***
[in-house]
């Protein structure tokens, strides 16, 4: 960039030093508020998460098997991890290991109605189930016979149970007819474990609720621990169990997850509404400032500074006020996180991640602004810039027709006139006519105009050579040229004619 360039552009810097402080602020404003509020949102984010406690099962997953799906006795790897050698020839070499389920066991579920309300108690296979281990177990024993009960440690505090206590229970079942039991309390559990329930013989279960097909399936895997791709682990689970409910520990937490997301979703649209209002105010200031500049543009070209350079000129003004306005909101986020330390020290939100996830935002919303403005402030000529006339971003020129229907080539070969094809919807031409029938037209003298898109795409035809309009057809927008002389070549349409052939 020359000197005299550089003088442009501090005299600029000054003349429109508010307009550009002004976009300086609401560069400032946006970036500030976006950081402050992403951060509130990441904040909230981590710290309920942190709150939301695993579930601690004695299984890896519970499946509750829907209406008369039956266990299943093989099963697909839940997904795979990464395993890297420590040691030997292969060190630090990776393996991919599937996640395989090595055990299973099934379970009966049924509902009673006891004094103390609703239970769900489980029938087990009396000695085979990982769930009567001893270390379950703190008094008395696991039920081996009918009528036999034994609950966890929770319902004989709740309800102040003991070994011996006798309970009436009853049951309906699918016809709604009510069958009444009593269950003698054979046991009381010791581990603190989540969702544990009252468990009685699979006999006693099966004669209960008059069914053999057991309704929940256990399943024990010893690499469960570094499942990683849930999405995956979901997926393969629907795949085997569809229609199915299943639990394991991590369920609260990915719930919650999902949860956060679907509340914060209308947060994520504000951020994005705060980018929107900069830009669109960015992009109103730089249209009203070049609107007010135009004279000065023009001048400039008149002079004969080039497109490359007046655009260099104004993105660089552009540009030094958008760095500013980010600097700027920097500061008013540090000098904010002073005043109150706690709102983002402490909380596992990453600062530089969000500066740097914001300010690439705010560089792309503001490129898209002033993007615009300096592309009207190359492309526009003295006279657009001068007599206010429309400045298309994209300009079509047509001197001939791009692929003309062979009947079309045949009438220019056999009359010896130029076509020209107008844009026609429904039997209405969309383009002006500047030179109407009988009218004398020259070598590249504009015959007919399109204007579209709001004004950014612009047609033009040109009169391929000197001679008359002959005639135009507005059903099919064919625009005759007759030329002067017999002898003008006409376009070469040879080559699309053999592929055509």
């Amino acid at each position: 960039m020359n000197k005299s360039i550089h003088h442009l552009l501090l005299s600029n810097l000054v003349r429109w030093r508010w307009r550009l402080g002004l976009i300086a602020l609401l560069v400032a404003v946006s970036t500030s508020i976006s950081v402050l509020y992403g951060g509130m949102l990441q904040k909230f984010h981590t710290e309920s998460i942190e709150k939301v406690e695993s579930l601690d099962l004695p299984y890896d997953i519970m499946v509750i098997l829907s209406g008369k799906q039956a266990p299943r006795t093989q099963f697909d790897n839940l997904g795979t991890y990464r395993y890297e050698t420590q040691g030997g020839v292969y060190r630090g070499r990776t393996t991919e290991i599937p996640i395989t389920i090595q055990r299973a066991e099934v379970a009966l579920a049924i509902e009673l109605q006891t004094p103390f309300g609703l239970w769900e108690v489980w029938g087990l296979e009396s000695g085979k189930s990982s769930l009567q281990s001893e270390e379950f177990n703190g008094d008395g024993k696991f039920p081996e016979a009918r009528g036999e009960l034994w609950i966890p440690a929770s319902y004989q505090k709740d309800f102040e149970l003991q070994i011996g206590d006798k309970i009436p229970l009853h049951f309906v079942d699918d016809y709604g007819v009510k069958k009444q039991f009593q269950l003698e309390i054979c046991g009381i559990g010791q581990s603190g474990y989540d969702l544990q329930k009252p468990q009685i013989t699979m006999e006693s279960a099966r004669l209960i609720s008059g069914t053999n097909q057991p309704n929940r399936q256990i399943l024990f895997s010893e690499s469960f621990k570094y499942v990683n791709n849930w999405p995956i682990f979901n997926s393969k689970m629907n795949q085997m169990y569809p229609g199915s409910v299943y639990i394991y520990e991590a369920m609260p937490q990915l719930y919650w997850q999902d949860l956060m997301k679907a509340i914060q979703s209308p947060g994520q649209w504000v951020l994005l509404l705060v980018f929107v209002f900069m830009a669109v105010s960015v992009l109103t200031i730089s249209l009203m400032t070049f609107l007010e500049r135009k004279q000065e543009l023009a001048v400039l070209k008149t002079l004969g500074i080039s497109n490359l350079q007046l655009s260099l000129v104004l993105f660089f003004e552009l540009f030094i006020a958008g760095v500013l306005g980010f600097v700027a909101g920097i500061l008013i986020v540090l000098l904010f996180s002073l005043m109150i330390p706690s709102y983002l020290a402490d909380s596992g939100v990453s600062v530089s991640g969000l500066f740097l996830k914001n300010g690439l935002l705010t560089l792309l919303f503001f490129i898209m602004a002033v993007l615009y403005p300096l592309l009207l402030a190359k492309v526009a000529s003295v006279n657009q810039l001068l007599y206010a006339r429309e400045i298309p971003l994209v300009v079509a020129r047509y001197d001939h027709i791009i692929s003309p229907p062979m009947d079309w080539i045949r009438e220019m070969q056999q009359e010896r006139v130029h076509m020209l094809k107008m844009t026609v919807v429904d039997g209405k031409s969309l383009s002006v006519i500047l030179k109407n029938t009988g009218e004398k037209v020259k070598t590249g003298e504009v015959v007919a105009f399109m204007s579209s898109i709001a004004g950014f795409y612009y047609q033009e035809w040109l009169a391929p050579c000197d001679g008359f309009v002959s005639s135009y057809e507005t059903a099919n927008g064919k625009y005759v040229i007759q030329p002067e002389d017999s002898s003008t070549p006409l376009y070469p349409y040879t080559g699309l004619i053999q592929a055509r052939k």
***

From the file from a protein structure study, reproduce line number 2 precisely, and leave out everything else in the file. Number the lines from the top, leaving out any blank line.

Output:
């Protein structure tokens, strides 16, 4: 960039030093508020998460098997991890290991109605189930016979149970007819474990609720621990169990997850509404400032500074006020996180991640602004810039027709006139006519105009050579040229004619 360039552009810097402080602020404003509020949102984010406690099962997953799906006795790897050698020839070499389920066991579920309300108690296979281990177990024993009960440690505090206590229970079942039991309390559990329930013989279960097909399936895997791709682990689970409910520990937490997301979703649209209002105010200031500049543009070209350079000129003004306005909101986020330390020290939100996830935002919303403005402030000529006339971003020129229907080539070969094809919807031409029938037209003298898109795409035809309009057809927008002389070549349409052939 020359000197005299550089003088442009501090005299600029000054003349429109508010307009550009002004976009300086609401560069400032946006970036500030976006950081402050992403951060509130990441904040909230981590710290309920942190709150939301695993579930601690004695299984890896519970499946509750829907209406008369039956266990299943093989099963697909839940997904795979990464395993890297420590040691030997292969060190630090990776393996991919599937996640395989090595055990299973099934379970009966049924509902009673006891004094103390609703239970769900489980029938087990009396000695085979990982769930009567001893270390379950703190008094008395696991039920081996009918009528036999034994609950966890929770319902004989709740309800102040003991070994011996006798309970009436009853049951309906699918016809709604009510069958009444009593269950003698054979046991009381010791581990603190989540969702544990009252468990009685699979006999006693099966004669209960008059069914053999057991309704929940256990399943024990010893690499469960570094499942990683849930999405995956979901997926393969629907795949085997569809229609199915299943639990394991991590369920609260990915719930919650999902949860956060679907509340914060209308947060994520504000951020994005705060980018929107900069830009669109960015992009109103730089249209009203070049609107007010135009004279000065023009001048400039008149002079004969080039497109490359007046655009260099104004993105660089552009540009030094958008760095500013980010600097700027920097500061008013540090000098904010002073005043109150706690709102983002402490909380596992990453600062530089969000500066740097914001300010690439705010560089792309503001490129898209002033993007615009300096592309009207190359492309526009003295006279657009001068007599206010429309400045298309994209300009079509047509001197001939791009692929003309062979009947079309045949009438220019056999009359010896130029076509020209107008844009026609429904039997209405969309383009002006500047030179109407009988009218004398020259070598590249504009015959007919399109204007579209709001004004950014612009047609033009040109009169391929000197001679008359002959005639135009507005059903099919064919625009005759007759030329002067017999002898003008006409376009070469040879080559699309053999592929055509």